Before the caravan was loaded onto the vessel for the sea freight journey to New Zealand, we arranged for an inspection of the caravan.  Our contact at Southampton port completed a full inspection of the caravan which included detailed photographs and illustrated drawings of the vehicle showing locations of any damage or marks that were noted.  We offer this for all our vehicle shipping consignments as it gives an audit trail of the condition of the vehicle so if there are any problems we know when they occurred.

The caravan was shipped via RORO – which is a roll-on roll-off service.  This is where the vehicle is rolled onto the vessel at origin port, and then rolled off at destination.  Most caravans are able to be containerised for transport, which is generally a cheaper option that RORO.  The risk of damage is minimised if containerised caravan shipping is selected as the vehicle does not move during transit (it’s strapped into the container and padding is added to protect corners.  On this occasion the airstream caravan was just a touch too big to fit into a container and that is why a RORO service was selected.

Sea freight from the UK to New Zealand takes around 45 days.  This vessel called at Auckland, where we asked our partner agent in New Zealand to deal with the clearance and landing of the caravan.  The customer in New Zealand was able to collect the vehicle from the port and take it home to begin their renovation works.

If you have a caravan (or motorhome, or any vehicle) that you need to arrange the shipping to New Zealand (or Australia) then get in touch with us to find out how we can help.  Our export team are well versed in shipping vehicles to New Zealand, including specific requirements and charges to clear the vehicle through customs (e.g. duty and GST), so any questions just ask! Email our team on or give us a call +44 2392 756 575.

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Car Shipping from the USA to the UK

Mercator has seen an influx of requests to arrange shipping of cars (particularly classic cars) from the USA to the UK.  We were recently asked to arrange the import shipping of this interesting 1972 Mazda RX2 from Florida.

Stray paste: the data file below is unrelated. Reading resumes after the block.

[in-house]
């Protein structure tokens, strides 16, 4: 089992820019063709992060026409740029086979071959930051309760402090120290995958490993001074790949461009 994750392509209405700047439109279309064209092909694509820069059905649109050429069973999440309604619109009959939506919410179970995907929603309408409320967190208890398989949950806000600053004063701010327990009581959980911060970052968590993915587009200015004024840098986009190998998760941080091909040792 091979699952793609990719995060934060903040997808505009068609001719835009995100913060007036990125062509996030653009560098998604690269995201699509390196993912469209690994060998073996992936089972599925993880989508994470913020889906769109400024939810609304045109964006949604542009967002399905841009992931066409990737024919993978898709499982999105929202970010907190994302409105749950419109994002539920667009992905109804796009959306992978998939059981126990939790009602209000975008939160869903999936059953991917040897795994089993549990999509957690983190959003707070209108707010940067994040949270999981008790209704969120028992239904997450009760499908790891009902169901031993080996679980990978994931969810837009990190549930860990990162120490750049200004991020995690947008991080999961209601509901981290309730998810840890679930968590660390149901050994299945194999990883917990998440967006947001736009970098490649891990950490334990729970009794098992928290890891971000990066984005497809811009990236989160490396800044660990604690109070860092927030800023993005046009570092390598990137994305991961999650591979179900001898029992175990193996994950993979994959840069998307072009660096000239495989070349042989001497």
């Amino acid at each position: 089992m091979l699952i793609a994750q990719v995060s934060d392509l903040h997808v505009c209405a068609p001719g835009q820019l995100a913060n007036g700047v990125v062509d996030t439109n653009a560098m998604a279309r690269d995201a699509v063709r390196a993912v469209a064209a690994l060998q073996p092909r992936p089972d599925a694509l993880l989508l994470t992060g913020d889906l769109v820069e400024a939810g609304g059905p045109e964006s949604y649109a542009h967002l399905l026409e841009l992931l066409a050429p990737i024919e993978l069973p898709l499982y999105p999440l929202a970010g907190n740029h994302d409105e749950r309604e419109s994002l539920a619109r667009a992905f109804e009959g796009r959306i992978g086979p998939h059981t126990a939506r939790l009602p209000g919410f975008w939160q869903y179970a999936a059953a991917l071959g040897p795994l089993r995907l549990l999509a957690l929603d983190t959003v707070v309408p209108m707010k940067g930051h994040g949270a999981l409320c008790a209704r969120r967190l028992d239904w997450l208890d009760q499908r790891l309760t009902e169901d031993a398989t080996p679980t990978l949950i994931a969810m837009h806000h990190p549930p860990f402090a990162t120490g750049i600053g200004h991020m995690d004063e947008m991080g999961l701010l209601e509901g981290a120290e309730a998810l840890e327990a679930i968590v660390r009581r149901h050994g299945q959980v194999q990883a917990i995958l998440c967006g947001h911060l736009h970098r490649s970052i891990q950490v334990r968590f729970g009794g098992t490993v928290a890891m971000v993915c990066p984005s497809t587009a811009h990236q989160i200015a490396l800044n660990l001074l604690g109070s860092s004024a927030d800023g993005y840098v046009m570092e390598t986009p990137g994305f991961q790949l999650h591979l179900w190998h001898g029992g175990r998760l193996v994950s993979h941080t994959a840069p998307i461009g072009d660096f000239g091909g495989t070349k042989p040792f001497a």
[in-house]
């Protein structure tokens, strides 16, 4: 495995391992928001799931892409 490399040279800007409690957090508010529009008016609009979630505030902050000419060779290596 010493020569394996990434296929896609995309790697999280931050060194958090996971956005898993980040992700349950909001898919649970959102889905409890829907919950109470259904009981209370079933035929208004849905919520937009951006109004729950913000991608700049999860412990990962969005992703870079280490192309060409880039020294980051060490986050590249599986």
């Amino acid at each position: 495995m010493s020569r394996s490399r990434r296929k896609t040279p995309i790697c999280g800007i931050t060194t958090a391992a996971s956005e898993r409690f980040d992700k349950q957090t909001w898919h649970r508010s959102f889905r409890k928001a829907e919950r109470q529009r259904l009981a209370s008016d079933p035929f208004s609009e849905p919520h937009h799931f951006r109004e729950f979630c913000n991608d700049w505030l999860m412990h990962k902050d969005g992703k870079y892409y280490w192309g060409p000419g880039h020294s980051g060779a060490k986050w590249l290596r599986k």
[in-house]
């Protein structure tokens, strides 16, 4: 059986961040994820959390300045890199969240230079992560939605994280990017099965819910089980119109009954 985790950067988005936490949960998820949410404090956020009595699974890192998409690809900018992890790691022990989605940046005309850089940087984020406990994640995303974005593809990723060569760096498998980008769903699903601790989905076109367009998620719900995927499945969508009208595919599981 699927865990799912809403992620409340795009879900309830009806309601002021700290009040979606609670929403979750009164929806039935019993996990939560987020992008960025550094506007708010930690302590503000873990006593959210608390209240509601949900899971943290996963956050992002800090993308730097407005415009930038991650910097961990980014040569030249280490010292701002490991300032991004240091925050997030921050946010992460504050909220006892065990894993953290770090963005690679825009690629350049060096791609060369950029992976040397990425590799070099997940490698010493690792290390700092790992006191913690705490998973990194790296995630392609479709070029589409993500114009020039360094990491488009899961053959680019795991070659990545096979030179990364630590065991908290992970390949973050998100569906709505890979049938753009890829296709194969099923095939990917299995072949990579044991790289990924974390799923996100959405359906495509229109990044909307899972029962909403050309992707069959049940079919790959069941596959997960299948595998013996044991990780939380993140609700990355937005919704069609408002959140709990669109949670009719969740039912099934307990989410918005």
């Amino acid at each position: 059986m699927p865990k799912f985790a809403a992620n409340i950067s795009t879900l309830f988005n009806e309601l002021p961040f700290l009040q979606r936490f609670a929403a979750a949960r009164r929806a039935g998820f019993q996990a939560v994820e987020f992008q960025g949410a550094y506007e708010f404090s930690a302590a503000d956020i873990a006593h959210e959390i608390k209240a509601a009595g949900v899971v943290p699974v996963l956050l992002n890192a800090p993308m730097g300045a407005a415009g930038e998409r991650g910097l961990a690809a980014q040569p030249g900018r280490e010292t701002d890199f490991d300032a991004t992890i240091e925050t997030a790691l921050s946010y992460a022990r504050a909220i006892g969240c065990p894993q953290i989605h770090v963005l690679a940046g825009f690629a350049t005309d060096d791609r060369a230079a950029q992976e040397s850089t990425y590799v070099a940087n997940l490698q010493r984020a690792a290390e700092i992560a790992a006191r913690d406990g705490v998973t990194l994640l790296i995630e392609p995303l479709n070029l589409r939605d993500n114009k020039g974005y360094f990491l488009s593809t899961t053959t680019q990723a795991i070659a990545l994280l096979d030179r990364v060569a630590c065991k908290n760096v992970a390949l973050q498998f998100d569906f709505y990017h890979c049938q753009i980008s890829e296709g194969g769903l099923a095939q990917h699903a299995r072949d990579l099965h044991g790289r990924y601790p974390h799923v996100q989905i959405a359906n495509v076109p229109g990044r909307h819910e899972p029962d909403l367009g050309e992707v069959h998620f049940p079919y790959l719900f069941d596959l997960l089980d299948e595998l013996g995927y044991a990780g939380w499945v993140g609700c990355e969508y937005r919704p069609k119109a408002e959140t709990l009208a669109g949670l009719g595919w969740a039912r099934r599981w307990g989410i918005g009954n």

The customer in the UK requested for us to arrange the pick-up of the car onsite in Florida and the delivery of the car to the port so that it could be loaded into a container for the international shipping leg of the journey.  The local collection was possible thanks to our connections with USA agents (who are also members of MarcoPoloLine – the worldwide freight forwarding network).

The car was then shipped via sea freight over to the UK where we arranged for the customs clearance and onward delivery to the customer.

With advances in container racking and due to attempts of freight forwarders to drive down the cost of shipping, some car shipping routes have specialist car racking systems available so that up to four cars fit into one shipping container.  With the invention of this system, car shipping could not be more cost-effective by container as the total cost of the container shipping is split between four cars.  This is an extremely new idea and currently is only available on a few routes, including Australasia and most recently South Africa.

Containerised car shipping is much safer than it might sound.  All vehicles that are loaded into the container are secured with various lashing and padding around the cars so that they do not move in transit – making it a really safe shipping option.  Our car shipping service even goes as far as arranging detailed inspection of the vehicle before and after it is shipped to ensure there is no damaged made during transit.

RORO (roll-on roll-off, where the vehicle is driven directly on and off the shipping vessel) is not always necessarily the cheapest car shipping option, especially with the abilities to load multiple cars into one shipping container.  However, if you have a car that you wish to arrange the international shipping of, then do get in touch and we can discuss the options, including containerisation, RORO (roll-on roll-off) and even air freight.

American classic cars are becoming very popular and there is an increasing demand on shipping these cars to the UK for car enthusiasts.  As such, Mercator has a seamless car shipping supply chain from across the USA right through to door in the UK.  If you appoint freight forwarder Mercator to arrange your shipping, you can be relaxed knowing that your car will arrive in the UK safely and on time.

If you have a car to ship to the UK from the USA then get in touch with us for a quote.  Our import car shipping team will be more than happy to help: +44 2392 756 575 or email